Murder suspect Gloria Villa Avila, 41, was taken into custody on Monday, Aug. 29, 2022, at the international border with Mexico. An indictment alleges she killed Ismael Rodriguez, 44, in September of 2019 in Nashville, Tennessee. Coffee or Die Magazine composite.
The arrest of a Tennessee woman wanted for murdering her fiance highlights the rigorous federal screening system at the US border with Mexico, officials said.
“During that inspection process, we basically query that individual through a variety of systems,” said Roger Maier, a spokesperson for US Customs and Border Protection in El Paso, Texas. “If there is any sort of a lookout associated with that individual, be it a warrant or something like that, the officers are notified and then take the appropriate protocols following the notification.”
Federal officers nabbed 41-year-old Gloria Villa Avila on Monday, Aug. 29, in the pedestrian lane of El Paso’s Paso Del Norte border crossing and took her into custody. The US citizen was wanted on a warrant out of Tennessee for allegedly killing Ismael Rodriguez, 44, in September of 2019 in Nashville's Old Hickory neighborhood.
Nashville Metropolitan Police officials said Rodriguez’s skeletal remains had been found in Kentucky.
On Halloween in 2020, US Customs and Border Protection officers stopped a smuggler attempting to enter the US as a pedestrian at the Paso del Norte border crossing from Mexico. They say he was carrying just over a kilogram of the synthetic fentanyl. US Customs and Border Protection photo.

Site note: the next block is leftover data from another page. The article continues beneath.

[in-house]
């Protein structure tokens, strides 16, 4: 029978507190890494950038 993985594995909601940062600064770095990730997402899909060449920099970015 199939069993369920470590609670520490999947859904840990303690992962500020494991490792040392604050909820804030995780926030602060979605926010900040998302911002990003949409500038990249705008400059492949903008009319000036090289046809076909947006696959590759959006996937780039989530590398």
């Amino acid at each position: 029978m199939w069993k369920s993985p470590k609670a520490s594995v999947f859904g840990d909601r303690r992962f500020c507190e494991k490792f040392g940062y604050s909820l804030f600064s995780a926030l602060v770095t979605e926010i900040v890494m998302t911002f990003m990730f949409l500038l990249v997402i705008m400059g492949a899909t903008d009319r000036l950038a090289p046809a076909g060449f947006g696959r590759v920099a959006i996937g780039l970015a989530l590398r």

Maier told Coffee or Die Magazine that a routine screening by a CBP officer had flagged Villa Avila. Her name popped up in the National Crime Information Center database, which law enforcement agencies use to pool information about criminal suspects.
Federal officers at the border can use the database to verify whether a warrant is still active, contact the agency that issued it, and then see whether law enforcement still wants to detain the person.
Some people voluntarily surrender when they arrive at the border crossing, Maier said, but others are shocked to discover they're wanted by authorities.
Maeir told Coffee or Die that Villa Avila was detained without incident, and that’s also what usually happens.
“The people don’t really challenge the officers in most cases,” he said.
Read Next: Go Inside This Daring ‘Outside the Box’ Gulf of Mexico Rescue
Noelle is a former staff writer for Coffee or Die through a fellowship from Military Veterans in Journalism. She has a bachelor’s degree in journalism and interned with the US Army Cadet Command. Noelle also worked as a civilian journalist covering several units, including the 75th Ranger Regiment on Fort Benning, before she joined the military as a public affairs specialist.
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